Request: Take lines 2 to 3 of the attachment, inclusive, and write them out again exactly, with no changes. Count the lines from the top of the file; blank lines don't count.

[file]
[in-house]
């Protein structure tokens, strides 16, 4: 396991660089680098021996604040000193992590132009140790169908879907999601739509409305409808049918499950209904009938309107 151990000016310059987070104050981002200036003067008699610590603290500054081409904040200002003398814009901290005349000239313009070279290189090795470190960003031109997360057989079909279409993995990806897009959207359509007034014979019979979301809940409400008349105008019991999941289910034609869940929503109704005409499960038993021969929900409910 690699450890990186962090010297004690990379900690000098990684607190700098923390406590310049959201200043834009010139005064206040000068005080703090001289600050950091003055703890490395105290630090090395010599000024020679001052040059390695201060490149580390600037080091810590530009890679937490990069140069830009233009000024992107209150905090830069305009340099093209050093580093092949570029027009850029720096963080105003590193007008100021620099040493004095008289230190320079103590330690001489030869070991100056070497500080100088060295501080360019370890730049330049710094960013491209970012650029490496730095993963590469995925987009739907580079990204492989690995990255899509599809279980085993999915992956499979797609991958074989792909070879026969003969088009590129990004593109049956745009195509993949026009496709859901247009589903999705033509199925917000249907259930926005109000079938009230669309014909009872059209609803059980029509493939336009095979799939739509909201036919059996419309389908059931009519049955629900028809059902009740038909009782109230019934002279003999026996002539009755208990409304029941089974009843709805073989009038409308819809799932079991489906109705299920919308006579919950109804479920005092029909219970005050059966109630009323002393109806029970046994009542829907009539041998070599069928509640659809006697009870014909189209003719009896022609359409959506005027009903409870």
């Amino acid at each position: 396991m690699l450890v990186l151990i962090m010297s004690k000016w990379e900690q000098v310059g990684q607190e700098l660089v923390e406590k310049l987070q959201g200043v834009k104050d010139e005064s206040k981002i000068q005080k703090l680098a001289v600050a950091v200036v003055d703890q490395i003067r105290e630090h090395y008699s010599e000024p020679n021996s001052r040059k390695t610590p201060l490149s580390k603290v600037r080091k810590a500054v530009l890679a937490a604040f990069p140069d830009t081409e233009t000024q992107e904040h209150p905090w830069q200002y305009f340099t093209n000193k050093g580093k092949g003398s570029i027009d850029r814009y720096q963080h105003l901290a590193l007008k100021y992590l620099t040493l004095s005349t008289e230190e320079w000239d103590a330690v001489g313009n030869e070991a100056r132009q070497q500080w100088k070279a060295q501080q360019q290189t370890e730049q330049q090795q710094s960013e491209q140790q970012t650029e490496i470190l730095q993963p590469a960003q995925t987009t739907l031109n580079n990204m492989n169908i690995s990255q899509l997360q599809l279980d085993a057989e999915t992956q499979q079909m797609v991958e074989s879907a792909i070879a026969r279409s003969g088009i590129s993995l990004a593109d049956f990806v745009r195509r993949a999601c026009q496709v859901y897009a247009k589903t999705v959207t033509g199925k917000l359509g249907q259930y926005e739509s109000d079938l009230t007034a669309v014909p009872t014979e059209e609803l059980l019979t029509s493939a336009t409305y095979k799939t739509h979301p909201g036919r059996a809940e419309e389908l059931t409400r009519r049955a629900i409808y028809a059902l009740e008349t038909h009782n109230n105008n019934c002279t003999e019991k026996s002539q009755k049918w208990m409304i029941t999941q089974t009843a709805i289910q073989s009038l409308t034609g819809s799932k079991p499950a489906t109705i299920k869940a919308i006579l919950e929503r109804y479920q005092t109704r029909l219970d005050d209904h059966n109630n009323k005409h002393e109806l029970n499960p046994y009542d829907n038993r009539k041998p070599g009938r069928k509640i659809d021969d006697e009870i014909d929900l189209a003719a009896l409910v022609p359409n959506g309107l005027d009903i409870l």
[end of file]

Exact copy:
């Protein structure tokens, strides 16, 4: 396991660089680098021996604040000193992590132009140790169908879907999601739509409305409808049918499950209904009938309107 151990000016310059987070104050981002200036003067008699610590603290500054081409904040200002003398814009901290005349000239313009070279290189090795470190960003031109997360057989079909279409993995990806897009959207359509007034014979019979979301809940409400008349105008019991999941289910034609869940929503109704005409499960038993021969929900409910 690699450890990186962090010297004690990379900690000098990684607190700098923390406590310049959201200043834009010139005064206040000068005080703090001289600050950091003055703890490395105290630090090395010599000024020679001052040059390695201060490149580390600037080091810590530009890679937490990069140069830009233009000024992107209150905090830069305009340099093209050093580093092949570029027009850029720096963080105003590193007008100021620099040493004095008289230190320079103590330690001489030869070991100056070497500080100088060295501080360019370890730049330049710094960013491209970012650029490496730095993963590469995925987009739907580079990204492989690995990255899509599809279980085993999915992956499979797609991958074989792909070879026969003969088009590129990004593109049956745009195509993949026009496709859901247009589903999705033509199925917000249907259930926005109000079938009230669309014909009872059209609803059980029509493939336009095979799939739509909201036919059996419309389908059931009519049955629900028809059902009740038909009782109230019934002279003999026996002539009755208990409304029941089974009843709805073989009038409308819809799932079991489906109705299920919308006579919950109804479920005092029909219970005050059966109630009323002393109806029970046994009542829907009539041998070599069928509640659809006697009870014909189209003719009896022609359409959506005027009903409870």
């Amino acid at each position: 396991m690699l450890v990186l151990i962090m010297s004690k000016w990379e900690q000098v310059g990684q607190e700098l660089v923390e406590k310049l987070q959201g200043v834009k104050d010139e005064s206040k981002i000068q005080k703090l680098a001289v600050a950091v200036v003055d703890q490395i003067r105290e630090h090395y008699s010599e000024p020679n021996s001052r040059k390695t610590p201060l490149s580390k603290v600037r080091k810590a500054v530009l890679a937490a604040f990069p140069d830009t081409e233009t000024q992107e904040h209150p905090w830069q200002y305009f340099t093209n000193k050093g580093k092949g003398s570029i027009d850029r814009y720096q963080h105003l901290a590193l007008k100021y992590l620099t040493l004095s005349t008289e230190e320079w000239d103590a330690v001489g313009n030869e070991a100056r132009q070497q500080w100088k070279a060295q501080q360019q290189t370890e730049q330049q090795q710094s960013e491209q140790q970012t650029e490496i470190l730095q993963p590469a960003q995925t987009t739907l031109n580079n990204m492989n169908i690995s990255q899509l997360q599809l279980d085993a057989e999915t992956q499979q079909m797609v991958e074989s879907a792909i070879a026969r279409s003969g088009i590129s993995l990004a593109d049956f990806v745009r195509r993949a999601c026009q496709v859901y897009a247009k589903t999705v959207t033509g199925k917000l359509g249907q259930y926005e739509s109000d079938l009230t007034a669309v014909p009872t014979e059209e609803l059980l019979t029509s493939a336009t409305y095979k799939t739509h979301p909201g036919r059996a809940e419309e389908l059931t409400r009519r049955a629900i409808y028809a059902l009740e008349t038909h009782n109230n105008n019934c002279t003999e019991k026996s002539q009755k049918w208990m409304i029941t999941q089974t009843a709805i289910q073989s009038l409308t034609g819809s799932k079991p499950a489906t109705i299920k869940a919308i006579l919950e929503r109804y479920q005092t109704r029909l219970d005050d209904h059966n109630n009323k005409h002393e109806l029970n499960p046994y009542d829907n038993r009539k041998p070599g009938r069928k509640i659809d021969d006697e009870i014909d929900l189209a003719a009896l409910v022609p359409n959506g309107l005027d009903i409870l």